High intradiscal pressures cause discs to bulge out and press painfully on nerve roots. They also make for a compressed, anaerobic environment unsuitable for healing. Non-Surgical Spinal Decompression (NSSD) produces negative pressure within the disc, which experts believe create a vacuum effect that draws in nutrients and fluids to promote the repair of injured discs and surrounding tissues. This vacuum has also been shown to aid in the retraction of escaped cushioning gel from herniated disc.

Why Spinal Decompression Rather Than Physical Therapy Or Another Adjustment?2020-01-28T11:51:52-05:00

When Negative Is a Positive

Much like gauging the air pressure in a car tire, scientists can use sensors to measure the various pressure put on spinal discs while lifting, standing, sitting, lying down[1], undergoing traction[2], and undergoing NSSD. Like other pressures found in the body such as blood pressure, intradiscal pressure is measured in millimeters of mercury (mmHg).

While traction, physical therapy, and manipulation may reduce disc pressures to as low as 40mmHg, only NSSD has been shown to achieve negative pressures within the spine. It has been clinically proven that NSSD creates negative pressures as low as -160mmHg[3] within the injured disc during the treatment session!

Decompression Goes Beyond Normal Traction

With traction, weights are steadily added to the end of the traction bed, which, in turn, adds tension to a harness secured around the patient’s pelvis, lengthening the spine. The intention is to relieve pressure, but the linear force can instead produce spasming, which may lead to greater injury.

A 1997 study[4] compared a traditional mechanical linear traction device to a Non-Surgical Spinal Decompression device. The traction device yielded no positive results with herniated discs, while the NSSD device yielded “good” to “excellent” results in the vast majority of the patients treated. Like traction, NSSD also lengthens and exerts tension upon the spine, but the approach is far different, and produces vastly superior results.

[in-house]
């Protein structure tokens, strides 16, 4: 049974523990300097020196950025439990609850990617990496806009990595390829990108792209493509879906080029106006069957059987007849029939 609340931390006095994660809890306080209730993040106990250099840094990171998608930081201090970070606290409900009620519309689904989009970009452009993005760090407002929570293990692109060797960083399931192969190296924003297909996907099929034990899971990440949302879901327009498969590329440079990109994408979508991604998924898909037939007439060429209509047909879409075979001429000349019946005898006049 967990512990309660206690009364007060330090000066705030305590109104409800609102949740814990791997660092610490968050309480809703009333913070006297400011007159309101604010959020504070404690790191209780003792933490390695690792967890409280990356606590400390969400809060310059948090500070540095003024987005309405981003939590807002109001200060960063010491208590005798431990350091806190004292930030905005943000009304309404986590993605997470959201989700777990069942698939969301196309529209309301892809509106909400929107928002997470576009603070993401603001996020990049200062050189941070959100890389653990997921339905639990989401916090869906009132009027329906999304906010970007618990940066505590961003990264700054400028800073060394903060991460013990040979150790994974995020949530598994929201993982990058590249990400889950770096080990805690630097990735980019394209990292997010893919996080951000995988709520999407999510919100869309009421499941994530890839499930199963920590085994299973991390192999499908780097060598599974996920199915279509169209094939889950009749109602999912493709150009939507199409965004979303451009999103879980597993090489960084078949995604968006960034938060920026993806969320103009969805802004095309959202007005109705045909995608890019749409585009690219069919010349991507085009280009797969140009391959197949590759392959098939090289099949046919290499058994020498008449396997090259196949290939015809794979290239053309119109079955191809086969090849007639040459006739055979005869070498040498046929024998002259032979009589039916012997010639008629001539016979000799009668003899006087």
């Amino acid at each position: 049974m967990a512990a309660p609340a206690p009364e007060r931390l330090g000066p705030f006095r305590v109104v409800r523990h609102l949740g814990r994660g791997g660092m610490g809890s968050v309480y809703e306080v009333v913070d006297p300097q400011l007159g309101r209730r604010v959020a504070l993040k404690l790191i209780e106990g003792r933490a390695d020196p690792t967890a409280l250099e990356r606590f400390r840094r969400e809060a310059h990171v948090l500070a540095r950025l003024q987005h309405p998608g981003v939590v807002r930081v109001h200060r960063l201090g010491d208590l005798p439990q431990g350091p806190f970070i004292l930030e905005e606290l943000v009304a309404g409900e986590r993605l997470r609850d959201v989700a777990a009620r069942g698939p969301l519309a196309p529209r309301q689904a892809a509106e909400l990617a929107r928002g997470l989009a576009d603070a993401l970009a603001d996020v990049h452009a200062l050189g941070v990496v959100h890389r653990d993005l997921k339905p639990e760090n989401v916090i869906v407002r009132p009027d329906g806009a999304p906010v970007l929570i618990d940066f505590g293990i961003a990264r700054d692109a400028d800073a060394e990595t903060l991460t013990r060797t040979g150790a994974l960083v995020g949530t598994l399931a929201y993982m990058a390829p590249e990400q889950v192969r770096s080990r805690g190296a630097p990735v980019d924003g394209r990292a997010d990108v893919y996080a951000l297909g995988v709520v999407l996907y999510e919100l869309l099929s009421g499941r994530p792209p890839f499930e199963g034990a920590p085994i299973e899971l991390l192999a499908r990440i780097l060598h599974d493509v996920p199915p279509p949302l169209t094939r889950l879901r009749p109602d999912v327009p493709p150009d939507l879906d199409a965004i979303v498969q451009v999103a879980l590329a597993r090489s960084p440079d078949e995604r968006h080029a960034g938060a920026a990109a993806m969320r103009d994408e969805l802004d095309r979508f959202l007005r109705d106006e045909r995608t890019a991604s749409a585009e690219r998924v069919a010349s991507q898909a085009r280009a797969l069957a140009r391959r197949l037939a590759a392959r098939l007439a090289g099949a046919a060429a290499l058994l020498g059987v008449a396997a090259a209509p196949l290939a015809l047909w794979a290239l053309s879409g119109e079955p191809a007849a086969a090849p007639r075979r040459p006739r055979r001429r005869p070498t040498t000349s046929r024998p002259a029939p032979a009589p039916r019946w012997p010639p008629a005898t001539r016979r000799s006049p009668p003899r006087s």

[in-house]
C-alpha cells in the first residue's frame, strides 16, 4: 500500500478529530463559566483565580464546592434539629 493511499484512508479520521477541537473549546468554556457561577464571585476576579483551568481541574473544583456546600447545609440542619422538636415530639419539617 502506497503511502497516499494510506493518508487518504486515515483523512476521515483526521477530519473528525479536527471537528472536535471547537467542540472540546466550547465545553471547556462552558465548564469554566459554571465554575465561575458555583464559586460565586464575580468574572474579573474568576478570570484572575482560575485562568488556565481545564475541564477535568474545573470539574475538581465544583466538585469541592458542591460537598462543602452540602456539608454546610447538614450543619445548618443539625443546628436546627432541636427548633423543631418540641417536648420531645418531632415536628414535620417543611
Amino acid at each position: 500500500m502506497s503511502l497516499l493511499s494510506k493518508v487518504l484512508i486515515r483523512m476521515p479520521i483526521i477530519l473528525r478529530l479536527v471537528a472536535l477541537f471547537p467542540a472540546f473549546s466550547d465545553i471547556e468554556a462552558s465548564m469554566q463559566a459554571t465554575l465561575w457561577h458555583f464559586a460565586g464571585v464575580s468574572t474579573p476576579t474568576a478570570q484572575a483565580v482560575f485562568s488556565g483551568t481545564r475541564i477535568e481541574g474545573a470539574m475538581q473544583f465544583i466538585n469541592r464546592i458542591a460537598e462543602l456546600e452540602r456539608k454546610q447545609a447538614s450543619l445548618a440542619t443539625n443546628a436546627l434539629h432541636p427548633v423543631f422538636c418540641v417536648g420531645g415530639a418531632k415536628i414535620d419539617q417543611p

• [1] Alf Nachemson, MD, PhD, The Load on Lumbar Discs in Different Positions of the Body. Clinical Orthopaedics. 45, 107-122, 1966.
  • [2] G.B. Andersson, A.B. Schultz, Alf Nachemson, MD PhD, Intervertebral Disc Pressures During Traction, Scandinavian Journal of Rehabilitation Medicine, Supplement 9: 88-91, 1983.
  • [3] Gustavo Ramos, MD; William Martin, MD, Effects of Vertebral Axial Decompression on Intradiscal Pressure, Journal of Neurosurgery, 81 (3), 1994. Study performed on a VAX-D Table.
  • [4] C. Norman Shealy, D, PhD; Vera Borgmeyer, RN, MA.  Decompression, Reduction, and Stabilization of the Lumbar Spine: A Cost Effective Treatment for Lumbosacral Pain. American Journal of Pain Management. Vol. 7, No. 2. April 1997.
What Would Make Me Not A Good Candidate For Spinal Decompression?2020-01-29T09:13:45-05:00

Consult your Doctor whether or not you are a good candidate for nonsurgical spinal decompression.
It is not recommended to do Spinal Decompression if you are Pregnant or have any of these conditions :

  • Fracture
  • Tumor
  • Abdominal aortic aneurysm
  • Advanced osteoporosis
  • Metal implants in the spine
How Long Does Spinal Decompression Therapy Take?2020-01-28T13:28:20-05:00

Each session typically lasts between 30 and 45 minutes.  These spinal decompression sessions are painless and often relaxing as some patients fall asleep during the procedure.   The benefits of spinal decompression are often noticed after the first few visits.

Spinal Decompression

Commonly Accepted Medical Insurances

Atlantic Coast Physical Medicine accepts a variety of major insurance plans. For specific insurance plan inquiries, please contact our office.